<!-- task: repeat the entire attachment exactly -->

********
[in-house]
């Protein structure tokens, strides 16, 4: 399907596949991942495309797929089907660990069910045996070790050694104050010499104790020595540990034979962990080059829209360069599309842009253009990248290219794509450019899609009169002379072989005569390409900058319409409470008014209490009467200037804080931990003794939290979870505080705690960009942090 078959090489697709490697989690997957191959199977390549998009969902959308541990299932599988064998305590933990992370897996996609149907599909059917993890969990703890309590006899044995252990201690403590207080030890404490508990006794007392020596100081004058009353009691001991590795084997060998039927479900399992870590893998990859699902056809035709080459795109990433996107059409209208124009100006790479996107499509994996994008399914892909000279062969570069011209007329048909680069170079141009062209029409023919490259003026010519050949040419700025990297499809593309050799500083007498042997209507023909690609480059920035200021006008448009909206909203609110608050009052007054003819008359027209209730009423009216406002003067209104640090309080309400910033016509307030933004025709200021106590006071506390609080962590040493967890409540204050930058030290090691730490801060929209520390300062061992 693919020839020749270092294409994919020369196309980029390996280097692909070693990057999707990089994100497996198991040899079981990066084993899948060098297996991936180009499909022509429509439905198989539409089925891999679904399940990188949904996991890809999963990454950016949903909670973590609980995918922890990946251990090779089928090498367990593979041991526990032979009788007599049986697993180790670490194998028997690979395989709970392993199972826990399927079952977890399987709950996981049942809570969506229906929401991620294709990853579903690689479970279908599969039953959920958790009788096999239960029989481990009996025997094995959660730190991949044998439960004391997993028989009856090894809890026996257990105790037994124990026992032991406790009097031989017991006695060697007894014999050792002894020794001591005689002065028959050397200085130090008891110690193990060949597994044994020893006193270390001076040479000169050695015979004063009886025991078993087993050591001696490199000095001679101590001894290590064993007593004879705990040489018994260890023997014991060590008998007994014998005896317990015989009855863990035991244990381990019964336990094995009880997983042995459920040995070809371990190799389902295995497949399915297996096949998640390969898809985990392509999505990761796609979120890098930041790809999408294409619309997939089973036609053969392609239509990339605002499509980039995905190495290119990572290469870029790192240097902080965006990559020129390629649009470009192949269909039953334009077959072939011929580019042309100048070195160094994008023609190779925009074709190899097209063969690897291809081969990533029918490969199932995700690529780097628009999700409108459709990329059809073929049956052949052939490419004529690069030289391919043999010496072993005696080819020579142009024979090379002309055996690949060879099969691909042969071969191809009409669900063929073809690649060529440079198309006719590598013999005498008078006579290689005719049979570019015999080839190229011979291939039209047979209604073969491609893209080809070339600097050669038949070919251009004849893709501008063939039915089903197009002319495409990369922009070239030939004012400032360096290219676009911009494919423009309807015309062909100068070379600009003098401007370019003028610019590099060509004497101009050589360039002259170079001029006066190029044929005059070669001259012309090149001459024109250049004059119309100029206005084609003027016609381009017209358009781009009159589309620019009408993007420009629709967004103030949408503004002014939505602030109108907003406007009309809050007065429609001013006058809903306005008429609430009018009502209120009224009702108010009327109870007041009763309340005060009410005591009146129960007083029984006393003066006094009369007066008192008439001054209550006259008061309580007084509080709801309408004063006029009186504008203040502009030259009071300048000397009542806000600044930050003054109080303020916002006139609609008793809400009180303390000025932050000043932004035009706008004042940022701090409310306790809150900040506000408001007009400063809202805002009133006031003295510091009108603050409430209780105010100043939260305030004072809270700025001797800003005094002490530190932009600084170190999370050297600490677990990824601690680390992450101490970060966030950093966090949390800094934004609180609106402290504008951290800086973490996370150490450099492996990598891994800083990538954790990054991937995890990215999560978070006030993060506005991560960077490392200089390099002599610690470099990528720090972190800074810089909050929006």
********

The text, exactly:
[in-house]
């Protein structure tokens, strides 16, 4: 399907596949991942495309797929089907660990069910045996070790050694104050010499104790020595540990034979962990080059829209360069599309842009253009990248290219794509450019899609009169002379072989005569390409900058319409409470008014209490009467200037804080931990003794939290979870505080705690960009942090 078959090489697709490697989690997957191959199977390549998009969902959308541990299932599988064998305590933990992370897996996609149907599909059917993890969990703890309590006899044995252990201690403590207080030890404490508990006794007392020596100081004058009353009691001991590795084997060998039927479900399992870590893998990859699902056809035709080459795109990433996107059409209208124009100006790479996107499509994996994008399914892909000279062969570069011209007329048909680069170079141009062209029409023919490259003026010519050949040419700025990297499809593309050799500083007498042997209507023909690609480059920035200021006008448009909206909203609110608050009052007054003819008359027209209730009423009216406002003067209104640090309080309400910033016509307030933004025709200021106590006071506390609080962590040493967890409540204050930058030290090691730490801060929209520390300062061992 693919020839020749270092294409994919020369196309980029390996280097692909070693990057999707990089994100497996198991040899079981990066084993899948060098297996991936180009499909022509429509439905198989539409089925891999679904399940990188949904996991890809999963990454950016949903909670973590609980995918922890990946251990090779089928090498367990593979041991526990032979009788007599049986697993180790670490194998028997690979395989709970392993199972826990399927079952977890399987709950996981049942809570969506229906929401991620294709990853579903690689479970279908599969039953959920958790009788096999239960029989481990009996025997094995959660730190991949044998439960004391997993028989009856090894809890026996257990105790037994124990026992032991406790009097031989017991006695060697007894014999050792002894020794001591005689002065028959050397200085130090008891110690193990060949597994044994020893006193270390001076040479000169050695015979004063009886025991078993087993050591001696490199000095001679101590001894290590064993007593004879705990040489018994260890023997014991060590008998007994014998005896317990015989009855863990035991244990381990019964336990094995009880997983042995459920040995070809371990190799389902295995497949399915297996096949998640390969898809985990392509999505990761796609979120890098930041790809999408294409619309997939089973036609053969392609239509990339605002499509980039995905190495290119990572290469870029790192240097902080965006990559020129390629649009470009192949269909039953334009077959072939011929580019042309100048070195160094994008023609190779925009074709190899097209063969690897291809081969990533029918490969199932995700690529780097628009999700409108459709990329059809073929049956052949052939490419004529690069030289391919043999010496072993005696080819020579142009024979090379002309055996690949060879099969691909042969071969191809009409669900063929073809690649060529440079198309006719590598013999005498008078006579290689005719049979570019015999080839190229011979291939039209047979209604073969491609893209080809070339600097050669038949070919251009004849893709501008063939039915089903197009002319495409990369922009070239030939004012400032360096290219676009911009494919423009309807015309062909100068070379600009003098401007370019003028610019590099060509004497101009050589360039002259170079001029006066190029044929005059070669001259012309090149001459024109250049004059119309100029206005084609003027016609381009017209358009781009009159589309620019009408993007420009629709967004103030949408503004002014939505602030109108907003406007009309809050007065429609001013006058809903306005008429609430009018009502209120009224009702108010009327109870007041009763309340005060009410005591009146129960007083029984006393003066006094009369007066008192008439001054209550006259008061309580007084509080709801309408004063006029009186504008203040502009030259009071300048000397009542806000600044930050003054109080303020916002006139609609008793809400009180303390000025932050000043932004035009706008004042940022701090409310306790809150900040506000408001007009400063809202805002009133006031003295510091009108603050409430209780105010100043939260305030004072809270700025001797800003005094002490530190932009600084170190999370050297600490677990990824601690680390992450101490970060966030950093966090949390800094934004609180609106402290504008951290800086973490996370150490450099492996990598891994800083990538954790990054991937995890990215999560978070006030993060506005991560960077490392200089390099002599610690470099990528720090972190800074810089909050929006």